• If there are predators lusting your hens. There are many dangers that your chickens may face. To protect them, you need a safe place where chickens can have their nests or a walk;
  • If you want your chickens to eat fresh grass. Portability allows moving the coop so that the hens could always have access to fresh grass.

 

2. What kinds of chicken coops there exist?

Chicken coops can be either permanent or portable. Of course, it is possible to move a permanent coop, but in this case it is going to be very difficult. Portable chicken coops may differ in size, modules, structure, etc. Such characteristics as size, comforts and others cannot be used to distinguish kinds of coops. The only criterion that seems to be reasonable is the design. So, in terms of design chicken coops can be:

  • Arks. Arks are often triangular in shape. It is a type of coop that is small and provides access of daylight while keeping hens within a coop;
  • Sheds. Sheds are common sheds that are enhanced with everything needed to turn an ordinary shed into a place where hens can be kept. That is the ‘fence’, feeders, waterers, etc. Such a type is distinguished by a slanted roof;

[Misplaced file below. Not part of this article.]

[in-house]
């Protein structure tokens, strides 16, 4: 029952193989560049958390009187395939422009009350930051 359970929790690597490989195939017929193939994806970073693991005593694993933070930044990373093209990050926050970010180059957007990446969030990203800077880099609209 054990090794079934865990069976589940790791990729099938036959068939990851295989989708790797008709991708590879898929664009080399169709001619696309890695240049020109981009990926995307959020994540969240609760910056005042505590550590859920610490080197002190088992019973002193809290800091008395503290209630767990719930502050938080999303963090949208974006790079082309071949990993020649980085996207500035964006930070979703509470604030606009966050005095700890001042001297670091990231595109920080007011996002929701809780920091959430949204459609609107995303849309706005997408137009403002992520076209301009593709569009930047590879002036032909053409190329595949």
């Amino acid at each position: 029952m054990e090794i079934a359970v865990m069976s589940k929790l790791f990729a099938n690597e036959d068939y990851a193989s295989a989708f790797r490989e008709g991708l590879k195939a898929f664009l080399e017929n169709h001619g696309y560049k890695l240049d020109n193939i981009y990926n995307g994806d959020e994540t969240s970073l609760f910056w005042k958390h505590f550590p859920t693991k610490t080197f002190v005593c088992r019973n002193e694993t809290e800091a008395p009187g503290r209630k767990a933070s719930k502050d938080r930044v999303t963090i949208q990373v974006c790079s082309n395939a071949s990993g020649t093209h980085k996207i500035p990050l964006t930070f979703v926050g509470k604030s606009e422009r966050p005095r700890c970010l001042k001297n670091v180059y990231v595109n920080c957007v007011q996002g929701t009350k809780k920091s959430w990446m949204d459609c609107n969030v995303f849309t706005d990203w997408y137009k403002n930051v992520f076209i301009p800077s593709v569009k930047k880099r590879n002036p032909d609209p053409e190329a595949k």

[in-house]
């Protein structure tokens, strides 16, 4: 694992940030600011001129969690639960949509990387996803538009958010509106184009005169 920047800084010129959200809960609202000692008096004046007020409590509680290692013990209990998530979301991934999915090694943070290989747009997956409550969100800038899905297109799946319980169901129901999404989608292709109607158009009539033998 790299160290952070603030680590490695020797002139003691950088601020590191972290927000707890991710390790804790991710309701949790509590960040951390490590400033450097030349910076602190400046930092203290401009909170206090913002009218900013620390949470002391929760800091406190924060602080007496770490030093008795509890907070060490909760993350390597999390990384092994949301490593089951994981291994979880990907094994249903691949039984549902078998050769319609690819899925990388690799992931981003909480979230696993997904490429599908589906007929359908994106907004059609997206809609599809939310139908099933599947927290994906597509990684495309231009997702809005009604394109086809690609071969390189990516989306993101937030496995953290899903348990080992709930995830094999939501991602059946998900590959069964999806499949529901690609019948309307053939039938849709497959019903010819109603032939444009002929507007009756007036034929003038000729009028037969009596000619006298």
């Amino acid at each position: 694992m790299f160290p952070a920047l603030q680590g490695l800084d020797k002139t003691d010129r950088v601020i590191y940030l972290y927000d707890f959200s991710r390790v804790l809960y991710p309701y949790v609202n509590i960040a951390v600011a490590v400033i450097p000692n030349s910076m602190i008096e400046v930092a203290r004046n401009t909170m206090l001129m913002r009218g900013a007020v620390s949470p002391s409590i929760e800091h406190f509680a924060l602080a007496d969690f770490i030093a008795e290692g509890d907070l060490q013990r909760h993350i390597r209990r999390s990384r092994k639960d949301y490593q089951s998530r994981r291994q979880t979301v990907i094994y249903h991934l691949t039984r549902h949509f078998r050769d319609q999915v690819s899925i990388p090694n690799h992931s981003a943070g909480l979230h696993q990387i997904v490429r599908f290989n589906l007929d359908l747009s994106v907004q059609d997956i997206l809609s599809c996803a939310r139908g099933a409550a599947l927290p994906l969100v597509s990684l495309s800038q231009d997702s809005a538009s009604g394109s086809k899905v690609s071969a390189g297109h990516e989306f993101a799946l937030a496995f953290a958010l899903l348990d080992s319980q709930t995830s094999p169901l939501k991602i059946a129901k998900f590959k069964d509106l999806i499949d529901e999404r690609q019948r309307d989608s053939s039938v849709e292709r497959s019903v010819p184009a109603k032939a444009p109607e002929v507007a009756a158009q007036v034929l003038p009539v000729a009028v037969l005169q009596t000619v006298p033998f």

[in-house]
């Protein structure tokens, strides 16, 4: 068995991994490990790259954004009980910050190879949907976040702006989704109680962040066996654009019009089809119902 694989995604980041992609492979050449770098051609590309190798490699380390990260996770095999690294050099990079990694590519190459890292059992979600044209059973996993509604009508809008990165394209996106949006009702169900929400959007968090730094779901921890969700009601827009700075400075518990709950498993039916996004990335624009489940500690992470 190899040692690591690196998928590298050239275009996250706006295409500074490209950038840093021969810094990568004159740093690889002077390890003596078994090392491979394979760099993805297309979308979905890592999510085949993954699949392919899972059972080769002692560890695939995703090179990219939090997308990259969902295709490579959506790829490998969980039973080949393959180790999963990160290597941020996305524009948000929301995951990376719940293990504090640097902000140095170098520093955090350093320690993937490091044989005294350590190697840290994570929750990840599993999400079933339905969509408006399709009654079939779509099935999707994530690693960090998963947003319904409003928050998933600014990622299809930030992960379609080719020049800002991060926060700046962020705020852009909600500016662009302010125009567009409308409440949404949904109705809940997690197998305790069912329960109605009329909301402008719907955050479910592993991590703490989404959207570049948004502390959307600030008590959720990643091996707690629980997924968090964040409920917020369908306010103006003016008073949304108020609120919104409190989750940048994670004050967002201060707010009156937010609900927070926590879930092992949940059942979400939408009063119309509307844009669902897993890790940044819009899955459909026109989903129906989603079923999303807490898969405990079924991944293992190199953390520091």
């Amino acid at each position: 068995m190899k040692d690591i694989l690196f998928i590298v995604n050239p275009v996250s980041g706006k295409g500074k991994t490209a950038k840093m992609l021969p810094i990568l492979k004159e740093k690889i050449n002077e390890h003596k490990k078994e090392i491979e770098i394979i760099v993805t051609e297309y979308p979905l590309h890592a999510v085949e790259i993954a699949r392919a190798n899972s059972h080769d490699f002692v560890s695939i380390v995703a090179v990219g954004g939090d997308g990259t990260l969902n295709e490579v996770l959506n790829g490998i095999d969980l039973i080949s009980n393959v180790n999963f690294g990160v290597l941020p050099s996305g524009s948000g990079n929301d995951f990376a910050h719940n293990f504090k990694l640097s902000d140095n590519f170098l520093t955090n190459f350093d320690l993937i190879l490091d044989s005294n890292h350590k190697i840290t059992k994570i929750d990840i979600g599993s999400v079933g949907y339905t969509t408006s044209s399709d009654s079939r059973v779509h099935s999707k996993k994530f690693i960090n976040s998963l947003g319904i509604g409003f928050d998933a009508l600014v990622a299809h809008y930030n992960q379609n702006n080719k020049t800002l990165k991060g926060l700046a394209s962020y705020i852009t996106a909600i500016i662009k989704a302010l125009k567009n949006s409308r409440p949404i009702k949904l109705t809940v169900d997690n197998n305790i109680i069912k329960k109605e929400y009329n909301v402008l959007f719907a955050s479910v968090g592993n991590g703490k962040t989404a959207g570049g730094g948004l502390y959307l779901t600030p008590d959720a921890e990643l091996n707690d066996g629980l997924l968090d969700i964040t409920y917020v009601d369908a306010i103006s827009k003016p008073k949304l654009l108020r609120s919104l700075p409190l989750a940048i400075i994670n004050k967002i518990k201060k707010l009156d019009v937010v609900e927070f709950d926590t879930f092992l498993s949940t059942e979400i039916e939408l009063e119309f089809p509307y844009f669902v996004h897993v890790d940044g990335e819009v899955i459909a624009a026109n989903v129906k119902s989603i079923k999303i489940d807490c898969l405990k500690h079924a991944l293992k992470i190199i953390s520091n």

• Houses. Chicken houses. Such coops remind of ordinary houses. The main feature of this type is that it includes different modules that allow hens to walk outdoors if they feel like it while staying within the coop borders. However, chicken houses are difficult to move, so they cannot be called portable, or at least easily portable.

 

3. How to choose a portable chicken coop?

When choosing a portable chicken coop, keep in mind the following aspects:

  • Size. It is better to take a chicken coop of a bigger size than you need now if you plan to keep more hens. Also, it is such a pleasure to gift eggs to friends that come to visit you!
  • Material. Choose a coop that is made of material that does not contain arsenic. First, it is dangerous to animals. Second, it spoils soil;
  • Durability. Since the majority of chicken coops are installed outdoors, it is highly recommended to choose durable models that can stand harsh weather. Your hens may be brave enough to stay outside during storm, but the chicken coop must be their fortress!
  • Portability.If you want to move the coop very often (whatever you need it for), it is better to pick the model equipped with wheels. As a bonus, portable chicken coops are way easier to maintain, as you can take it to a place where you clean it.

 

4. Where can I buy a portable chicken coop?

Portable chicken coops are found both in online stores of general purpose (such as eBay) and in special stores.